Dividend-paying stocks have their upside, no question: In times of market volatility, receiving a steady income stream can be psychologically comforting in the short run.

However, there are some long-term considerations around holding dividend-paying stocks that may have you thinking twice about including them in your portfolio. Here, we'll discuss three reasons you may want to avoid holding a portfolio of dividend-paying stocks.

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1. Total return is what really matters 

A stock's total return comprises two important pieces: price appreciation and dividend yield. Price appreciation refers to a stock's upward movement over time, while dividend yield refers to a company's cash payouts to shareholders.

As an investor, it's a good idea to focus on your portfolio's total return as opposed to its dividend yield alone: By focusing only on dividend yield, you miss out on the long-term stock performance in companies that don't pay dividends (like many of the larger tech names). 

This is all to say that a focus on dividend-paying stocks leaves out a wide swath of the broader market, such as companies that rely more heavily (or entirely) on price appreciation for performance, like Netflix or Alphabet. And it also creates a less-diversified portfolio that focuses too heavily on one angle of the available investment universe. 

2. Dividends generate taxable income

Since you won't be able to hold single stocks in most 401(k) plans, you'll either need to hold them in an IRA or a taxable brokerage account. If you choose the brokerage account, you'll be taxed on any dividends you receive over the course of a given year. Depending on the underlying stock and how long you've held it, you might be taxed federally at long-term capital gains rates (anywhere from 0% to 20%) or at ordinary income rates (between 10% and 37%).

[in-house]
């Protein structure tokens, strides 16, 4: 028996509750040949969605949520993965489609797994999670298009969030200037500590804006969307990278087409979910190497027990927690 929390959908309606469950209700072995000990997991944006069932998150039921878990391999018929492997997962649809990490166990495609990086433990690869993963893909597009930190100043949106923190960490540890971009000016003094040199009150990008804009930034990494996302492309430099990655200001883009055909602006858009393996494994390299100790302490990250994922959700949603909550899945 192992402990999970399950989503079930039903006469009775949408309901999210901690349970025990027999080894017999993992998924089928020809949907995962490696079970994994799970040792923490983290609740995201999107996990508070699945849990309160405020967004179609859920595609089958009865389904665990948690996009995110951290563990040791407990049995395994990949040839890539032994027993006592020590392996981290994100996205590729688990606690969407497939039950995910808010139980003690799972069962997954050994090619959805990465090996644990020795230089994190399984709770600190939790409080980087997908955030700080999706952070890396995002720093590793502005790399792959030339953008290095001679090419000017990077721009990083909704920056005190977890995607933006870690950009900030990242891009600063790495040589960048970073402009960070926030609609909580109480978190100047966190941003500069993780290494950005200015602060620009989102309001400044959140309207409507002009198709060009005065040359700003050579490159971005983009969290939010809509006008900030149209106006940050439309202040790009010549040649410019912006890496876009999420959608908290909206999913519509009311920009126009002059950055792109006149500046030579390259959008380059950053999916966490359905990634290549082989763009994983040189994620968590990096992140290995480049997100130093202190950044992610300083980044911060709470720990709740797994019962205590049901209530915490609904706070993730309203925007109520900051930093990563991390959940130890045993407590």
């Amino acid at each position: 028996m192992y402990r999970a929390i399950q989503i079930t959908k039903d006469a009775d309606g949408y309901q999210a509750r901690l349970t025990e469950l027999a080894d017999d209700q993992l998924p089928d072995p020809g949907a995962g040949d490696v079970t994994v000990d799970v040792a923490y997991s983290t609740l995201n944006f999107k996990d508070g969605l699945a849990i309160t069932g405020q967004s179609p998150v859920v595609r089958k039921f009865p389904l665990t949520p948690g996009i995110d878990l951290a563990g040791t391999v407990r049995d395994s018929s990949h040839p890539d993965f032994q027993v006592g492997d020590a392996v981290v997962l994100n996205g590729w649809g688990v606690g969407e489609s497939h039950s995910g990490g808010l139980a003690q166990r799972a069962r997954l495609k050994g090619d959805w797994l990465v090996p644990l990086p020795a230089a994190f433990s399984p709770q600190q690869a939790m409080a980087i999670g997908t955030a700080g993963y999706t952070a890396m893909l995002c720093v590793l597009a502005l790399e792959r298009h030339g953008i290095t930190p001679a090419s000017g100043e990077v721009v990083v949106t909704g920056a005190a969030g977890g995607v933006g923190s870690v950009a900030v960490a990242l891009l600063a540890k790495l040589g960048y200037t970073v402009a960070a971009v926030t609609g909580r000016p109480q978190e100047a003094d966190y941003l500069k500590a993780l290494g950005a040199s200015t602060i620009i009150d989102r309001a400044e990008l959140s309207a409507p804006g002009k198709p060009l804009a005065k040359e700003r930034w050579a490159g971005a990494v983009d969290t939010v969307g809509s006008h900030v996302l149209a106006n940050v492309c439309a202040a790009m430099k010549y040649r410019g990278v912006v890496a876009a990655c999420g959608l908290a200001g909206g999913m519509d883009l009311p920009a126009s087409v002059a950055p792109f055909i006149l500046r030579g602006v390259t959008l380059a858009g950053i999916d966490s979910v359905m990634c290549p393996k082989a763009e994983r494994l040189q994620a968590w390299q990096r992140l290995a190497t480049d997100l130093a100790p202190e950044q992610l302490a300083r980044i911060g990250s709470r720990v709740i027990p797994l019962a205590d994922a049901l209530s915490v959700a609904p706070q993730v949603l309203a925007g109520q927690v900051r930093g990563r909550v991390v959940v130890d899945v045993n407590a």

You also have no control as to when a dividend is paid, or if it's paid at all. There is just no way to tell in advance -- which is why maintaining a diversified portfolio containing both dividend payers and nondividend payers is as important right now as ever. 

3. Individual stocks carry additional risk

Individual stocks carry idiosyncratic risk, or unsystematic risk, which is the risk specific to an underlying company's particular business or industry. The conventional way to remove unsystematic risk is to invest in well-diversified, low-cost, broad-market index funds that contain companies in many different industries with varying risk threats. 

With that said, to buy dividend-paying stocks is to buy individual stocks, which can inadvertently increase your portfolio's total risk profile. Given the volatility we've seen in recent weeks, buying any single company to rely on their dividend payment is a more tenuous proposition than it once was. Reminding yourself to diversify, or to keep your eggs in many different baskets, should remain a foundational concept for your long-term investment plan. 

Proceed with caution

Dividend-paying stocks are enticing to most small investors for their promised income stream. However, it's key to know the strings attached when you only focus on cash flow. A better strategy may be to bring your focus back to total return investing and to remaining diversified, no matter the market backdrop. Dividends will increase your tax bill every year, whether you reinvest them or take them in cash.

When markets hit turbulence, the most effective thing you can do is to reframe your attention toward the long term. This means holding companies that offer both price appreciation and dividend yield, giving consideration to your portfolio's tax efficiency, and remaining globally diversified. Those who stay the course with that prescription are likely to benefit -- handsomely -- in the future.